Have you ever seen The Fly starring Jeff Goldblum?
Basically Goldblum — the kooky mad scientist he is — invents a teleportation device, but when he tries it on himself, a housefly sneaks into the machine with him and Goldblum comes out the other end half-fly, half-Goldblum. Definitely should have won a Grammy, but the point I’m trying to make here is that Goldblum probably would have been better off duplicating himself instead of mixing his DNA up with some lameazoid insect. Had that happened, we would have had ended up with two Jeff Goldblums and the world would have been noticeably better off.
Quickly building things up
In Keynote, I use
⌘D religiously. That’ll duplicate whatever you have
selected: slides, objects, text, groups of slides, groups of groups of text,
small rodents, whatever.
It’s kind of amazing how much time this saves me. I feel weird writing about it because there’s nothing special about it: I’m just duplicating shit. But when you’re dealing with text styles and specific font settings and colors, it makes a ton more sense to just grab what you need and bring it over to a new slide.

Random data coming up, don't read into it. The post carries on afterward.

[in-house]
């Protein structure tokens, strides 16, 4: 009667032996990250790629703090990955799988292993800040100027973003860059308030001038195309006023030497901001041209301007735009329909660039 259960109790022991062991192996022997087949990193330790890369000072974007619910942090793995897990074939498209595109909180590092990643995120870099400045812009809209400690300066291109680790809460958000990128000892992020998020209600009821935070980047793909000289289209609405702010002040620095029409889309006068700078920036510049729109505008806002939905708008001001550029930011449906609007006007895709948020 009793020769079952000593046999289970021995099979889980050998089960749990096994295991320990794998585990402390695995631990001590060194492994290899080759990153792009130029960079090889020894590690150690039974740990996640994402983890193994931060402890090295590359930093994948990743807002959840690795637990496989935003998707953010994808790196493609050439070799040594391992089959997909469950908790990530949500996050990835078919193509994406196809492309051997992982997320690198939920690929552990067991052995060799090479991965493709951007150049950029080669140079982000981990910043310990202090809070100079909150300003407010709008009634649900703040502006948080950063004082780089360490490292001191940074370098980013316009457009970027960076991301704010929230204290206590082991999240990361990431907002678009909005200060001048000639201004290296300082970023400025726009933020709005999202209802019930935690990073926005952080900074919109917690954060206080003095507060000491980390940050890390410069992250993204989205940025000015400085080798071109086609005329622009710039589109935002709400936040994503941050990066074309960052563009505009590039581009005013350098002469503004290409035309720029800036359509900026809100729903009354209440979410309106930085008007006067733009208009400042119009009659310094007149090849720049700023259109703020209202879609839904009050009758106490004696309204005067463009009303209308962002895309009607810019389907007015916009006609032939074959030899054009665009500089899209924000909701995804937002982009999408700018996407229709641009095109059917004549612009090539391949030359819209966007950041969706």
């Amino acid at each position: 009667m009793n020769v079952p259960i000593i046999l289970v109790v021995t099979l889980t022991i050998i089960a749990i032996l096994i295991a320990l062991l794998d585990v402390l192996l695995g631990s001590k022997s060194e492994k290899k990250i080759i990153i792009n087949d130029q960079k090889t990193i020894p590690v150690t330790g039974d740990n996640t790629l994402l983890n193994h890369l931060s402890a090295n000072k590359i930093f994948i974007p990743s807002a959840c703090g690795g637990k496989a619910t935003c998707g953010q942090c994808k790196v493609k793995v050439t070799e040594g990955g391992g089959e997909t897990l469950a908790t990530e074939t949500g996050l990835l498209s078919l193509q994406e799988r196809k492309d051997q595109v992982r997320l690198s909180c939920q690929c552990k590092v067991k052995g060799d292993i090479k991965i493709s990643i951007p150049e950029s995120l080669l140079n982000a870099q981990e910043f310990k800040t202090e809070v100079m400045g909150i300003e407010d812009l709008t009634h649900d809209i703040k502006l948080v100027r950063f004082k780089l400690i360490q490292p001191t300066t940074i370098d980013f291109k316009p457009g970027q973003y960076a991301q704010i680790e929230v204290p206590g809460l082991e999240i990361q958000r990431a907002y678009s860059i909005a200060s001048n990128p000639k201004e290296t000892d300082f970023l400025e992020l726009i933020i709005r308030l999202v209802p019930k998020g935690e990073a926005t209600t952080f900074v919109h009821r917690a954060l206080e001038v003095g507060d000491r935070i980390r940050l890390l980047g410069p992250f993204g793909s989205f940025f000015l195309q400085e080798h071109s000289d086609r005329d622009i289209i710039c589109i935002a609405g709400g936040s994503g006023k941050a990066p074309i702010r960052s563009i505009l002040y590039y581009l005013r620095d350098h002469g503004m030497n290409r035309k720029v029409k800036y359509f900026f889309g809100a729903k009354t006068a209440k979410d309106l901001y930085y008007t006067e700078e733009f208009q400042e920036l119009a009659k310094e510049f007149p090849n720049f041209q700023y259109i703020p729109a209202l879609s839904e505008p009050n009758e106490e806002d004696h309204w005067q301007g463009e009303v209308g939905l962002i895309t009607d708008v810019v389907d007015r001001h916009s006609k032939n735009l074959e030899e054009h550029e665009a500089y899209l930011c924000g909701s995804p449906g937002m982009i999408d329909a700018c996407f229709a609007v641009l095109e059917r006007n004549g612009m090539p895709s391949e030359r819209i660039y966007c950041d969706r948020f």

The scratchpad slide
One way I leverage duping quickly is to build a scratchpad slide at the start of my slide deck. It has big chunks of things I might use later in the deck. Here’s a quick example of one:
Delete this slide before you give your talk, of course. It’s just there for you quickly copy styles back and forth between slides.
You can also use Master Slides for this purpose- basically you set up one overall style in your Master Slide and you can change all the rest of them from that one spot. Personally I tend to make each slide a bit unique, so I don’t use Master Slides all too often.
Advanced: The no-shift
I’m pretty sure I’m the only one who notices this in the entire planet, but it’s something virtually everyone messes up. Fixing it makes for a more pleasant slide deck overall, so this might be interesting to you.
Imagine you have this slide:
And then you build this slide:
Does that bother you much? Probably not, because we’re building the slide deck and we don’t think about things like flow while we’re building it. But let’s take a look at it as your audience will see it, one slide transitioning to the next:
See? Much easier to notice the text jumping around (and even the background image gets offset a few pixels). Compare that to objects that have been properly duplicated-in-place:
It’s super subtle and maybe no one will notice it, but I think it’s a nice way to polish your presentation.